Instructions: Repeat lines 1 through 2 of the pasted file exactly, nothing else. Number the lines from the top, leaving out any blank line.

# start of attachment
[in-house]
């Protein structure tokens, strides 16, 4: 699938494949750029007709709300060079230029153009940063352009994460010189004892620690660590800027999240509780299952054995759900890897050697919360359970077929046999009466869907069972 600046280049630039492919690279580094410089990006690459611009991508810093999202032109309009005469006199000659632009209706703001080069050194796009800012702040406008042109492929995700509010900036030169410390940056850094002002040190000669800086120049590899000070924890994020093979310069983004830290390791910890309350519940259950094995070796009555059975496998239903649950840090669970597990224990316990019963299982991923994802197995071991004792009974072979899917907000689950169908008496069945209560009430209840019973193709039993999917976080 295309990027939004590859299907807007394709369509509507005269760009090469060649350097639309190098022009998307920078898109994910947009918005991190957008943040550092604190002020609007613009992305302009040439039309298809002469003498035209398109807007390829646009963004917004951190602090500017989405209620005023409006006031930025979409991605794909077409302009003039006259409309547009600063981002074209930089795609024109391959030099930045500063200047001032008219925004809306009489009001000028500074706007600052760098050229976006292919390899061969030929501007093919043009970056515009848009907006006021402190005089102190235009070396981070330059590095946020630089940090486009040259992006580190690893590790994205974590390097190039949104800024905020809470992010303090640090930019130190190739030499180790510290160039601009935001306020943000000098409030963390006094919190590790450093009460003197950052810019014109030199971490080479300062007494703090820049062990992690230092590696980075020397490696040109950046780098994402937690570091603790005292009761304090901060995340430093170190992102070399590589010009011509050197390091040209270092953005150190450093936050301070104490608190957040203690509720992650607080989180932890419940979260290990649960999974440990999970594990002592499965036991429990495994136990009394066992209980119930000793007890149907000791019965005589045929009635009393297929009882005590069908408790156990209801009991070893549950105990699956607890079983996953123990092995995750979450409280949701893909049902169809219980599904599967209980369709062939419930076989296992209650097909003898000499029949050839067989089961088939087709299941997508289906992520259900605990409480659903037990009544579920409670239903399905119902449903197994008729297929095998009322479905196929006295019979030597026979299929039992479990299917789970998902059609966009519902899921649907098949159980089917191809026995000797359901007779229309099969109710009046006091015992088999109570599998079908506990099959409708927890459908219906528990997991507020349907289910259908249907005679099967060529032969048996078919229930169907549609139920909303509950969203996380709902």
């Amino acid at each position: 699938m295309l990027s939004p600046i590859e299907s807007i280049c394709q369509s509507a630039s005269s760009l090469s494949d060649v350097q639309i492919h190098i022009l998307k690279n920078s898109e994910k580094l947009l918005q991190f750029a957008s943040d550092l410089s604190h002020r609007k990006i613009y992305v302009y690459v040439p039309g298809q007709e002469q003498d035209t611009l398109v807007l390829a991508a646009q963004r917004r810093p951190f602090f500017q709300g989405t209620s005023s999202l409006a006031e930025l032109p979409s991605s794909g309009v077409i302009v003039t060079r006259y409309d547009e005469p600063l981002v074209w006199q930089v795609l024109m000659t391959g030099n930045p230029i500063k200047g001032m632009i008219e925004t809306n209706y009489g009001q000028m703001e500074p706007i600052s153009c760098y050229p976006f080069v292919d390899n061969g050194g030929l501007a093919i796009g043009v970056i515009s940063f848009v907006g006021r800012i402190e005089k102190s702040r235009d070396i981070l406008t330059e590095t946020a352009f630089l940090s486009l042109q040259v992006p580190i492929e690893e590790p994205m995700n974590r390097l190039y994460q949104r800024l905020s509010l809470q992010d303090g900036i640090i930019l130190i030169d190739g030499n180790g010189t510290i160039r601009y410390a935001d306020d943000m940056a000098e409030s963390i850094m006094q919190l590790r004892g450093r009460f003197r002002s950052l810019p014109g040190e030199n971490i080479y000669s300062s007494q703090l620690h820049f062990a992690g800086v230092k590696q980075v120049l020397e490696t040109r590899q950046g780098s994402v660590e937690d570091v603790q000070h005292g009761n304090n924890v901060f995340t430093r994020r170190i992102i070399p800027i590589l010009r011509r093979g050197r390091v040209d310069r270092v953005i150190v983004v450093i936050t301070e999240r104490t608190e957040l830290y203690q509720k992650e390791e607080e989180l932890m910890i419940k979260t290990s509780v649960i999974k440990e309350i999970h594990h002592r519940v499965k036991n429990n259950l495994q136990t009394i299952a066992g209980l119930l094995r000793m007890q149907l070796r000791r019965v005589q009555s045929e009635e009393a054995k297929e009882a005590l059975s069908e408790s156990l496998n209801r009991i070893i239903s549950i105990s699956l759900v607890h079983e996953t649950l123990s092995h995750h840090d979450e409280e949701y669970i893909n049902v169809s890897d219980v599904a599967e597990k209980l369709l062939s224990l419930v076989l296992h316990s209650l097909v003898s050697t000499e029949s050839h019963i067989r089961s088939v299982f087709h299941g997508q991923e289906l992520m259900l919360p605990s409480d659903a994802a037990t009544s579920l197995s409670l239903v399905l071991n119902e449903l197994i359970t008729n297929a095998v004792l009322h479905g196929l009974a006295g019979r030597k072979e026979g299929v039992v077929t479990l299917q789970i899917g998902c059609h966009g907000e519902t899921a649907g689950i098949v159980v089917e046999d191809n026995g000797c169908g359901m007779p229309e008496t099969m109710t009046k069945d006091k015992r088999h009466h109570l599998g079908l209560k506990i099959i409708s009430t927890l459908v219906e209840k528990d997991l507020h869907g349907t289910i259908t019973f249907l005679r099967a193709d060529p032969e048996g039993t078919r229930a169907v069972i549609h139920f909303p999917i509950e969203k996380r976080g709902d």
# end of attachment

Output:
[in-house]
């Protein structure tokens, strides 16, 4: 699938494949750029007709709300060079230029153009940063352009994460010189004892620690660590800027999240509780299952054995759900890897050697919360359970077929046999009466869907069972 600046280049630039492919690279580094410089990006690459611009991508810093999202032109309009005469006199000659632009209706703001080069050194796009800012702040406008042109492929995700509010900036030169410390940056850094002002040190000669800086120049590899000070924890994020093979310069983004830290390791910890309350519940259950094995070796009555059975496998239903649950840090669970597990224990316990019963299982991923994802197995071991004792009974072979899917907000689950169908008496069945209560009430209840019973193709039993999917976080 295309990027939004590859299907807007394709369509509507005269760009090469060649350097639309190098022009998307920078898109994910947009918005991190957008943040550092604190002020609007613009992305302009040439039309298809002469003498035209398109807007390829646009963004917004951190602090500017989405209620005023409006006031930025979409991605794909077409302009003039006259409309547009600063981002074209930089795609024109391959030099930045500063200047001032008219925004809306009489009001000028500074706007600052760098050229976006292919390899061969030929501007093919043009970056515009848009907006006021402190005089102190235009070396981070330059590095946020630089940090486009040259992006580190690893590790994205974590390097190039949104800024905020809470992010303090640090930019130190190739030499180790510290160039601009935001306020943000000098409030963390006094919190590790450093009460003197950052810019014109030199971490080479300062007494703090820049062990992690230092590696980075020397490696040109950046780098994402937690570091603790005292009761304090901060995340430093170190992102070399590589010009011509050197390091040209270092953005150190450093936050301070104490608190957040203690509720992650607080989180932890419940979260290990649960999974440990999970594990002592499965036991429990495994136990009394066992209980119930000793007890149907000791019965005589045929009635009393297929009882005590069908408790156990209801009991070893549950105990699956607890079983996953123990092995995750979450409280949701893909049902169809219980599904599967209980369709062939419930076989296992209650097909003898000499029949050839067989089961088939087709299941997508289906992520259900605990409480659903037990009544579920409670239903399905119902449903197994008729297929095998009322479905196929006295019979030597026979299929039992479990299917789970998902059609966009519902899921649907098949159980089917191809026995000797359901007779229309099969109710009046006091015992088999109570599998079908506990099959409708927890459908219906528990997991507020349907289910259908249907005679099967060529032969048996078919229930169907549609139920909303509950969203996380709902």